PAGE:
F = A\Delta p

where \Delta p is a total pressure jump. So, we should be using total pressure instead of static pressure, which is kinda good news.

We can also estimate the velocity at the exit from the pressure jump, as

\Delta p = \frac{1}{2} \rho (V_e^2 - V_0^2)

Let’s try with a total pressure inlet boundary condition, and see what we get.


I’ve obtained some promising results by using a total pressure inlet boundary condition with the compressible solver. Incompressible was not diverging, but results were all over the place, so I’m ignoring that for the moment. Both were using the default settings, so tweaking the numerics might help in the incompressible case.

Anyway, with compressible solver, results converged in 1000 iterations to the following values:

  • Ux: 78.8 m/s
  • p: 101425 Pa (100 Pa, relative)

Those results look reasonable to me. For comparison, I found the following chart—I presume it is for a similar type of fan—and results are of similar magnitude.

  • 770 g -> 27.1 oz
  • 78.8 m/s -> 176 mph


Reminder: link to project here.


WOW, you did it :star_struck:

It does make sense that Total Pressure would be more correct and just for the heck of it I will make a run as if I did a test as hurricane Dorian was passing by :wink:

Thanks for your research that has provided significant validation and I will revisit some of my finer meshes with the Compressible(kw-SST)-TotalPressure method using 3846 Pa difference between Inlet and Outlet…

As of right now, it looks like your last Compressible Run 1 had pretty stable results values and could be considered quite usable :slight_smile:

Thanks again,


In your last Compressible Run 1, you ask for 105171 Pa on the inlet face and 101325 Pa on the outlet face…

And the apparently ‘residual converged’ and stable results shows only 101425 Pa on the inlet face…

This is likely a stupid question, but what happened to the 3846 PaG that we thought we had (770g / 50mmDia) :question:

Edit: At 100 PaG, the inlet has only ~20g of force applied to it, not 770g… (also the area of this square test duct inlet is a little bigger than the 50mm diameter fan, so that accounts for a little difference somewhere)


Recall from NASA’s article that the thrust is the total pressure difference, not the static pressure difference. So, 3846 Pa is total pressure difference.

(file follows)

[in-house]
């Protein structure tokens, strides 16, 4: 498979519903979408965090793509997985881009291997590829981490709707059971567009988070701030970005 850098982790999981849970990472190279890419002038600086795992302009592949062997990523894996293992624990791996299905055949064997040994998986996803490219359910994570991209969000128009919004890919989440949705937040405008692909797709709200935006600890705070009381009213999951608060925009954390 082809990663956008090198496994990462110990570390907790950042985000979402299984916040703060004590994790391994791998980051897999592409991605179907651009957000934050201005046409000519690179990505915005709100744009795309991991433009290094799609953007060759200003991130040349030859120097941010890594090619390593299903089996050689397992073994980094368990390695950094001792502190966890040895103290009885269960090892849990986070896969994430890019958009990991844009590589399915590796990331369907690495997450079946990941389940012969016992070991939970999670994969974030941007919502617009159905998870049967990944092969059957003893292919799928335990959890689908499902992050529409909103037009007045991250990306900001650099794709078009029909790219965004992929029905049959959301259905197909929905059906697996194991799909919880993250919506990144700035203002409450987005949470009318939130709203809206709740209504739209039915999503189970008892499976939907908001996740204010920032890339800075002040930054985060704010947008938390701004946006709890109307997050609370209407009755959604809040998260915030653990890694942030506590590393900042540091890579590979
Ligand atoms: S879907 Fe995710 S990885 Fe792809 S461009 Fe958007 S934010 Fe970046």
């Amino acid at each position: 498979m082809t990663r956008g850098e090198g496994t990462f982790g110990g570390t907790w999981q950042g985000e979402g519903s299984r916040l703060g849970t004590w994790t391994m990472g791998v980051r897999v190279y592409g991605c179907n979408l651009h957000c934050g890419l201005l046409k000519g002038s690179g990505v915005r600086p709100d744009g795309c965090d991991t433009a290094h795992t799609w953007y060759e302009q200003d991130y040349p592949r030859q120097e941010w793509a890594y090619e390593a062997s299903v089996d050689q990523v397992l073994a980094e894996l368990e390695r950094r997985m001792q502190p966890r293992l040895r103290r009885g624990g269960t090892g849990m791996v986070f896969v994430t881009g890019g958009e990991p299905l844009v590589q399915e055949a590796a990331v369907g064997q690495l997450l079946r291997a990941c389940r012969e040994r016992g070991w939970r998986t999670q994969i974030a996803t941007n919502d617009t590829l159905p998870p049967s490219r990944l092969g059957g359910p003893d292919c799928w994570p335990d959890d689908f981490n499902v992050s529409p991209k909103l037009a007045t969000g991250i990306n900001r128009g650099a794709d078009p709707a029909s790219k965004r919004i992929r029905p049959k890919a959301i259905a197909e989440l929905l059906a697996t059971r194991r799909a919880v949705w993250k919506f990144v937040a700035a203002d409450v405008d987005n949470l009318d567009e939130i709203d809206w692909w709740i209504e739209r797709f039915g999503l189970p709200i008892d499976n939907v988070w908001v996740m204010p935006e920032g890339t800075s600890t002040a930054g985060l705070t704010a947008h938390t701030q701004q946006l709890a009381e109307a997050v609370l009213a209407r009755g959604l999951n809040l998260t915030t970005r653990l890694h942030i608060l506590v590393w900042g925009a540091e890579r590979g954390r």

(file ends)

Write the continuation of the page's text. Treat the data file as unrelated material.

101325 Pa is the freestream total pressure, which is equal to the static pressure because your fan is stationary (V0 = 0 m/s)

The fan adds momentum to the flow resulting in 770 g of thrust. So, the total pressure behind the fan is the total pressure before the fan (101325 Pa) plus the total pressure delta (3846 Pa) = 105171 Pa. This is the total pressure at the inlet of the domain, behind your fan.

I hope this clears things up.

PS: you can check that 100 Pa + 0.5 * 1.206 * 78.8**2 ~ 3846 Pa


Sortof cleared up but the results show only 101425 Pa on the inlet, that is total pressure isn’t it?

How do we see the 770g of thrust in the results?

EDIT: Aha, your edit answered that :wink:


p is static pressure. If you want total pressure you can calculate it yourself:

100 Pa + 0.5 * 1.206 kg/m^3 * (78.8 m/s)^2 ~ 3846 Pa which is your total pressure delta.


So then when your results for All Walls pressure is only 1 Pa above the outlet pressure, that 1 Pa is a 1 PaG, which, unfortunately for me, is very low and sends me in another direction on my project :frowning:


Yes, the average pressure over all the walls will be just 1 Pag; but you should see and overpressure in the wall oposing the jet.

In my mesh, I have a single face Id for all the walls, but depending on your objectives it might be a good option to split the walls into more faces and get average values for each one of them separately.


And if we were in the eye of hurricane Dorian at 913.4 mbar, we would have:

  • Ux: 83 m/s
  • p: 91445 Pa ( 105 Pa , relative)